Sunday, November 14, 2010

Industrial Marketing is Not a Department

A recurring theme in this blog centers around two ideas: (1) that the practice of industrial marketing cannot be taught in an academic setting, and (2) in industrial most so-called “marketing” decisions are made by general management.

Industrial marketers have a tough job because most learning is obtained on the job. Since the key decisions are often made at higher levels, industrial marketers must constantly strive for consensus and coordination among other functional groups. What industrial companies need, therefore, are not strong marketing departments, but a strong sense of market oriented thinking at all levels.

But thinking has to turn into doing, and most non-marketing people don’t really know what to do. The concepts are easy to understand, but when it comes to every day marketing tactics and marketing-oriented behaviors, it’s difficult for most people to make it happen.

Why? Because effective industrial marketing takes place across functional boundaries. It’s difficult – or impossible – for effective tactics to occur unless top managers are committed to making it work, and simultaneously have the savvy to know what types of activities need to occur. In the day-to-day chaos of running a businesses, it can be extremely difficult for any one manager, let alone a core team of managers, to attain the type of focus needed to sustain this effort.

Yet, lots of companies do it, and so can you. Dr. Jim Hlavacek, educator, consultant and author (his most recent book, Profitable Top-Line Growth for Industrial Companies, American Book Company will be reviewed in a future issue) offers numerous examples of how a company can develop market-oriented thinking. Hlavacek says that industrial marketing, as such, cannot be taught. It has to be learned on the job, in real-time, with real problems. Small to medium-sized companies are generally the most successful.

When we observe what these companies do, what we see are lots and lots of “little things” going on that don’t usually happen in other companies. Market-oriented thinking isn’t a massive restructuring of a company’s culture. It’s more like a dawning of awareness that manifests itself in a series of small changes, that develop over time.

Tips for Improving Market-Oriented Thinking

  • Double the number of marketing presentations you make internally. Engage more people in a continuing dialogue about customers and the marketplace.
  • Distribute feedback from customers across the organization. Don’t just talk about your own products, but share what customers say about competitor’s products as well.
  • As soon as possible, find at least one ally in another organization, and begin implanting your own list of “little things.” As you achieve success, document what you have done.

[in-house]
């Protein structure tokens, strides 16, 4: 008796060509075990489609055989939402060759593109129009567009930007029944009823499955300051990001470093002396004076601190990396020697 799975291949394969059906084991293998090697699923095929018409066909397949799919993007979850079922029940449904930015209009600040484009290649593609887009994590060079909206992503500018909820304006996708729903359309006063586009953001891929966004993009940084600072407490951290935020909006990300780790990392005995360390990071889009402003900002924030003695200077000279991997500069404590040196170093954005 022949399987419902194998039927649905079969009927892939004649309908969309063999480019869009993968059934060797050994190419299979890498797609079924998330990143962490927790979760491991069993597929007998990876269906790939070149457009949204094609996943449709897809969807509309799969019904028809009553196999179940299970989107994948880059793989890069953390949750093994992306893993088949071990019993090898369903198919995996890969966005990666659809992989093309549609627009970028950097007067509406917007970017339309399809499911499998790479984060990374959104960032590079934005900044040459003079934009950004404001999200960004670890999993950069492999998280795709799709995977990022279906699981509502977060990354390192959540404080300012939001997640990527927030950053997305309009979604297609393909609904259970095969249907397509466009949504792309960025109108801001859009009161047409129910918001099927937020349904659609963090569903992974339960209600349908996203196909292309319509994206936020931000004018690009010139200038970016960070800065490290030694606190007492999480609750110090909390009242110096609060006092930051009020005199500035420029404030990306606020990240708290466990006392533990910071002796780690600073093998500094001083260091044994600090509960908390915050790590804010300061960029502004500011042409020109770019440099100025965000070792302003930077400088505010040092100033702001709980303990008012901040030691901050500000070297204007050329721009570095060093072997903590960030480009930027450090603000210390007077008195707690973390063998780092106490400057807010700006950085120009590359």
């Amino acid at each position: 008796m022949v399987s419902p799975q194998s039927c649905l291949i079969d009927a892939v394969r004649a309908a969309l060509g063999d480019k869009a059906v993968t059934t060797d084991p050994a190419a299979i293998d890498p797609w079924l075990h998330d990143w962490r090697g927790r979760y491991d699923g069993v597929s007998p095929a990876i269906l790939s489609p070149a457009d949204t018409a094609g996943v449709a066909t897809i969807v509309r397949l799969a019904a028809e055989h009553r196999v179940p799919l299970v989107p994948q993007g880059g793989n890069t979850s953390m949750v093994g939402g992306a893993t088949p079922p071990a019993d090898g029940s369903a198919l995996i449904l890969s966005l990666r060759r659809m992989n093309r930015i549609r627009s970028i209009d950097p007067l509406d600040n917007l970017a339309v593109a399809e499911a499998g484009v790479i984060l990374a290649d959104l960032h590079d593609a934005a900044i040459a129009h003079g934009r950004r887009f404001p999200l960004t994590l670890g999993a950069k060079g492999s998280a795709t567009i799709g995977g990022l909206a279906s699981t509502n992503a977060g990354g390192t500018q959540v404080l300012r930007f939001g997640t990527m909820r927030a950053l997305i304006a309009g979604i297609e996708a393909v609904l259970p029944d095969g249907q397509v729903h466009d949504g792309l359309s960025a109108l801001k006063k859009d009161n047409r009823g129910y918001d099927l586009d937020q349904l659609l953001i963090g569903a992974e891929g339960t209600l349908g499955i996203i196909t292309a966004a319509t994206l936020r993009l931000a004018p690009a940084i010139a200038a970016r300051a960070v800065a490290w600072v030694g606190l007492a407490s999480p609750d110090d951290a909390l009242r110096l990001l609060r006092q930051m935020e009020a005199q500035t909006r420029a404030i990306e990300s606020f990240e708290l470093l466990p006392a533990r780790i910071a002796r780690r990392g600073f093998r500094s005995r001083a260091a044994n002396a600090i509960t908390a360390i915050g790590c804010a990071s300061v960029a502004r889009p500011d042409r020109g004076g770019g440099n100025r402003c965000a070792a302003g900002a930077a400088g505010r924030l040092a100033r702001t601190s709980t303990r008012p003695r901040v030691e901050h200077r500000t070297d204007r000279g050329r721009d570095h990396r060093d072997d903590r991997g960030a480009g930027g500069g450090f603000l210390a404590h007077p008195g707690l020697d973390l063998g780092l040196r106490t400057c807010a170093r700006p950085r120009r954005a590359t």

• Set up a cross-functional team to address these issues
  • Set up a benchmarking visit to another company for your top managers.
  • Send your team to Dr. Jim Hlavacek’s course, “The Best and Worst Industrial Marketing Practices.”

Little things

  • Top management talks to customers regularly
  • R&D people talk to customers
  • Conduct regular competitor quality panels
  • Conduct “competitor game playing,” especially with new entrants
  • Customers called back after purchase
  • Strip one layer our of hierarchy
  • Establish market-focused measures of customer service level performance
  • Formal and informal awards for service personnel based on market-focused measures, not just internal measures like cost, yields and headcount
  • Focus groups to determine key service dimensions of customer service
  • Training of service personnel focused on how to deliver value dimensions, not just how to handle the machinery of the job
  • Hire retirees to read and interpret articles in trade journals, then write up the implications of the articles and distribute to front-line personnel
  • Customer research to understand financial impact of good customer service
  • Require front-line service experience for rotating functional groups
  • Establish a “core curriculum” of roles new manager must rotate through to eligible for promotion, that includes sales, customer service, manufacturing, and engineering
  • Phantom buyers report on customer service levels
  • Top management commitment/involvement to change typical shared values on service
  • Key functional managers spend 2 hours per month conducting customer telephone surveys
  • Non-sales people sell for at least 3 months in the field
  • Functional personnel spend one day/month telemarketing
  • Pay salespeople’s spouses to check competitor products & prices
  • Conduct customer satisfaction surveys
  • Tear down and analyze competitor’s products
  • Benchmark performance against competitors
  • Survey competitor’s customers
  • Top managers spend ½ day per month on the complaint desk
  • Production people meet customers
  • Marketing and sales people work 3 months for a customer or distributor
  • Salespeople spend 1 year in the factory, and must implement a cost reduction or quality improvement idea
  • Interview your supplier about your competition
  • Give away product in trade for feedback
  • Tour competitor’s factories
  • Customers design or name product
  • Educate customers, distributors
  • Calculate your customer’s true costs to purchase, use, and dispose of your products. Compare this cost with the cost of using alternative solutions and competitor’s products.
  • Conduct a monthly informal training/feedback session using Internet web conferencing tools.
  • Understand the features and benefits of your competitors products well enough to sell them — if you had to.

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